Superintendent of Atlanta Public Schools (APS) Dr. Lisa Herring sat down with The Atlanta Voice to discuss her first full year on the job while managing a global pandemic for a district with over 50 thousand students.

Herring, who first moved to Atlanta to attend Spelman College in the early 90s, said she felt like she was coming home when she came back to Atlanta for this position.

“I feel grateful to have been selected to serve in Atlanta as the superintendent,” Herring told The Atlanta Voice.

In a normal year, Herring said she would’ve spent a lot more time doing face-to-face meetings in classrooms, community centers and places of worship to introduce herself to the community. She said it’s important as a district leader to cultivate relationships that build public trust.

“We’ve spent the last several months defining the vision of this administration which is grounded in what we call our APS Five, and a part of that is a focus in whole child wellness,” said Herring.

At the start of Dr. Herring’s administration, the district began to implement universal screeners at the academic and social-emotional level to establish a baseline from which to build. APS then began targeted interventions to address the district’s most vulnerable students in the fall of 2020 before the school buildings opened back up.

“That’s important to note because that was an effort,” Herring said.

In the summer of 2021, the district launched the Summer Academic Recovery Academy, where 11,000 students had class five days a week for four weeks in June to address the learning loss that happened due to the pandemic.

“Those same students entered into this school year with additional areas of focus around intervention and support,” Herring added. Noting that the students had the extra support built into their school day schedule.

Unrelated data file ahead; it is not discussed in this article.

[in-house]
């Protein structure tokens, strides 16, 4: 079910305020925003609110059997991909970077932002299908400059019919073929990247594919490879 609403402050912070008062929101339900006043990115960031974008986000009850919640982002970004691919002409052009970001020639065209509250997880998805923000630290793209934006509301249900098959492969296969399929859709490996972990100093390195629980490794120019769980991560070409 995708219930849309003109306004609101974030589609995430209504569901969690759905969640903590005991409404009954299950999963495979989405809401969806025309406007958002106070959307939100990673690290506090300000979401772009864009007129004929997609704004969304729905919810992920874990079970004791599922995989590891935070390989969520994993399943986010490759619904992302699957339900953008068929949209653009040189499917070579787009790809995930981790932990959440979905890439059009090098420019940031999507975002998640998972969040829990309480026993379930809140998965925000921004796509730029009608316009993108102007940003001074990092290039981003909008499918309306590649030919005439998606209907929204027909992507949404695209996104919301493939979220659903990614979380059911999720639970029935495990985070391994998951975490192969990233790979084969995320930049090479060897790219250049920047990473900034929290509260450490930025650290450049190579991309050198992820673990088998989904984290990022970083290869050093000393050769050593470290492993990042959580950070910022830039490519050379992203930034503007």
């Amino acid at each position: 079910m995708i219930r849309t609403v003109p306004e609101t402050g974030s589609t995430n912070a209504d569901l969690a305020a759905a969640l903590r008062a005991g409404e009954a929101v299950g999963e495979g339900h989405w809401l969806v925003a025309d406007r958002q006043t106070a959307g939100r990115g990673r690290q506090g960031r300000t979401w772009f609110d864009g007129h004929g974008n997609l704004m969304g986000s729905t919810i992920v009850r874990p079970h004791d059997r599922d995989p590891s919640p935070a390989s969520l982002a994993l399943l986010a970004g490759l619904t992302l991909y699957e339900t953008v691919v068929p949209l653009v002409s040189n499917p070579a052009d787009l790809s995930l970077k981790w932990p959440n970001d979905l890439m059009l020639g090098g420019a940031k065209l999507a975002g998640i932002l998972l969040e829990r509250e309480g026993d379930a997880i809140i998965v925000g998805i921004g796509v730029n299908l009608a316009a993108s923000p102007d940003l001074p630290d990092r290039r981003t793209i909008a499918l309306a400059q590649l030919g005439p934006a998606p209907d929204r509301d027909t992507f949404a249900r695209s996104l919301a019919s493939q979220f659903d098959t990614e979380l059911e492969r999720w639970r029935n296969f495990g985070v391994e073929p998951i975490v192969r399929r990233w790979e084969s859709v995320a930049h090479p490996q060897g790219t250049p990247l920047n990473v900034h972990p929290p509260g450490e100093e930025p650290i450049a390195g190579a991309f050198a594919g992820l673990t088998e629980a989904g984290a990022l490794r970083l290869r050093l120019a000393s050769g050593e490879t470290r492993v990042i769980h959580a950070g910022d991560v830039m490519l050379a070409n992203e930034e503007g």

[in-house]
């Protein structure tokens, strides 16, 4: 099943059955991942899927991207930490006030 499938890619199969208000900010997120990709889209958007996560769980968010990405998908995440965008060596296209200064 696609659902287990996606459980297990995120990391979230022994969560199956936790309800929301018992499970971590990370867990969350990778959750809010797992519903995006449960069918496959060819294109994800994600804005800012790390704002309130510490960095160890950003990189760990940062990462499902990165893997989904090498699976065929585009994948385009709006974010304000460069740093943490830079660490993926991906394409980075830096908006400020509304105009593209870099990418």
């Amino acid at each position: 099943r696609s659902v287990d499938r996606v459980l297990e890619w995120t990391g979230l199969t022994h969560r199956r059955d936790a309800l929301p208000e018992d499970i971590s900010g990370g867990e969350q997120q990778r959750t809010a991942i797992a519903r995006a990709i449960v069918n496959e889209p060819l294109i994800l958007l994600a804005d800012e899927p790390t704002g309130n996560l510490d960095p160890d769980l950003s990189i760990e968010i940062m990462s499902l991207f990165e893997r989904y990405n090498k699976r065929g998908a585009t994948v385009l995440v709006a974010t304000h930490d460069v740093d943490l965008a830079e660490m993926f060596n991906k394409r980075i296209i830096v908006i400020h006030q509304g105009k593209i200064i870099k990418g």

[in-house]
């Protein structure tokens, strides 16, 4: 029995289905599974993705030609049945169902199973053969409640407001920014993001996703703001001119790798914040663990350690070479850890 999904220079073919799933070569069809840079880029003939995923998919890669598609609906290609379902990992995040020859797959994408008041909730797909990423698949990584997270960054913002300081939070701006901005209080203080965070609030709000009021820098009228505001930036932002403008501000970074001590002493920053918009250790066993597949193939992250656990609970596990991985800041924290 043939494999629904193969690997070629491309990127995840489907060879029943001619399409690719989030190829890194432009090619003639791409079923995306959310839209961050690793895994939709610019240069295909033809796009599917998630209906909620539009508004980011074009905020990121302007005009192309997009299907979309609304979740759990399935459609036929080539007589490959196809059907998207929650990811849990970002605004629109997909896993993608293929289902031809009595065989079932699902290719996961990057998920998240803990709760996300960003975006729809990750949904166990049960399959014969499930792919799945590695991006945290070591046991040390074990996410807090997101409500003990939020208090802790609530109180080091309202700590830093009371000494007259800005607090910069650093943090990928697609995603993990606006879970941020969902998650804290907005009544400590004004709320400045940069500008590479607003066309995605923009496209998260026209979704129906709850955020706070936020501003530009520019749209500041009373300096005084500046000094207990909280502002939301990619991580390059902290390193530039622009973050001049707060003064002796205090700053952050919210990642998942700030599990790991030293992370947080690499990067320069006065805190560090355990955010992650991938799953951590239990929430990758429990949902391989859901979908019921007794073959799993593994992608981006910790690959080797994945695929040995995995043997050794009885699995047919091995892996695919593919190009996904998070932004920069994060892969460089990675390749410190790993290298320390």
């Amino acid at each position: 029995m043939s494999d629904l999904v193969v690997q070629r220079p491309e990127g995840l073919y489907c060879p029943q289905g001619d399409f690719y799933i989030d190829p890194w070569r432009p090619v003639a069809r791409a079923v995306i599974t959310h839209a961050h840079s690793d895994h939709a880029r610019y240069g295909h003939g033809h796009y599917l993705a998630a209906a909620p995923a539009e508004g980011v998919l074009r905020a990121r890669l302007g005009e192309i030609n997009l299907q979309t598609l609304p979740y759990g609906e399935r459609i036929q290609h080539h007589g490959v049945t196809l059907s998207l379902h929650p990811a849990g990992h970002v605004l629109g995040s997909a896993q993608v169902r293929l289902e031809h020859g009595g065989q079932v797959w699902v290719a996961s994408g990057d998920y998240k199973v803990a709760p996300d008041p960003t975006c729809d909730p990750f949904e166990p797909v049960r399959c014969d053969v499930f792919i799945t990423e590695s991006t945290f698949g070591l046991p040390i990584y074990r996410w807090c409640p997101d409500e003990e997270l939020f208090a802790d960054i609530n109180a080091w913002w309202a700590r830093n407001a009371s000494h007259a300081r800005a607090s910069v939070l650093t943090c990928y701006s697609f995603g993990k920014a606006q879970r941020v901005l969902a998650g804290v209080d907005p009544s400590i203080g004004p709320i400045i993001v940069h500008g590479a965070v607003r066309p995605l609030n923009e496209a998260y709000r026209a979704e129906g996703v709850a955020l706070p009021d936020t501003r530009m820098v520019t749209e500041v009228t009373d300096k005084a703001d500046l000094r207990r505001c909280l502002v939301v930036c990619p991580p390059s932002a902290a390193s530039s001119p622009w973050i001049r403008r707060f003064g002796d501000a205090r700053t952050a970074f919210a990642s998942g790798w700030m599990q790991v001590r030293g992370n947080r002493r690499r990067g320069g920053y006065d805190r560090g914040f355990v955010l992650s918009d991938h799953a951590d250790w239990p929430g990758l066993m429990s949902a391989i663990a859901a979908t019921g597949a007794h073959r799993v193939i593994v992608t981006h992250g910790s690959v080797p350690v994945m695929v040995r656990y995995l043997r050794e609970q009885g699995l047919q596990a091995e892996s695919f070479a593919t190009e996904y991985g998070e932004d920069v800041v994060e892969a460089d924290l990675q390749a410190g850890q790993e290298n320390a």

Academic performance was one component of assessing a student’s potential needs but the district also looked for students who weren’t connecting virtually or had low attendance.

“We received recommendations from teachers, parents and students around mental health wellness,” said Herring. “That targeted focus allowed for us to provide tiered interventions and support to each of the families, or the students specifically by safely bringing them back into the building in small numbers.”

At the start of 2021, APS reopened school buildings for the first time since the pandemic began. Just under 40 percent of families opted-in to in-person instruction at that time. In February the district began offering voluntary surveillance testing for staff and students.

This fall the district mandated that all employees participate in surveillance testing twice a week. Dr. Herring credits mitigation strategies with preventing the district from having to pivot an entire school to virtual learning due to an outbreak of coronavirus.

“We have had classrooms, but not as many as we thought,” Herring noted. “I think it’s one of our best decisions we’ve made to date.”

When it comes to mandating the vaccine for employees, Herring said that while it is not off the table, the district is not currently planning to require vaccination against COVID-19.

“The vast majority of our workforce is vaccinated,” said Herring. She cited a survey that was answered by 84 percent of employees where over 80 percent said they had received the vaccine.

While the pandemic has had a major impact on Herring’s day-to-day job she is always mindful of how a student’s time in APS will impact their life after graduation. One opportunity that the district has to do this is through the Dual Enrollment program

Through dual enrollment, an APS high schooler can take classes at a local state school to earn college credits and potentially complete an associate’s degree.

Herring said that dual enrollment can not only allow a student to enter college with credits under their belt but also allows students to explore their major and decide if they want to change their course.

“It is an opportunity to ensure that high school students have access to rigor, college readiness, college preparation and most importantly college completion,” said Herring.

According to 2019 data from the Georgia Budget & Policy Institute participation in dual enrollment is only 6.8 percent in metro Atlanta schools compared with 19.7 percent in rural Georgia schools.

While Black and Latino students are underrepresented in the program, data from the last few years show a growing number are participating in dual enrollment.

This article is one of a series of articles produced by The Atlanta Voice through support provided by the Chan Zuckerberg Initiative to Word In Black, a collaborative of 10 Black-owned media outlets across the country.

Madeline Thigpen is an education reporter and Report for America Corps Member. She joined the Atlanta Voice in 2021. At the Voice she covers K-12 education for the Atlanta metro region and higher education....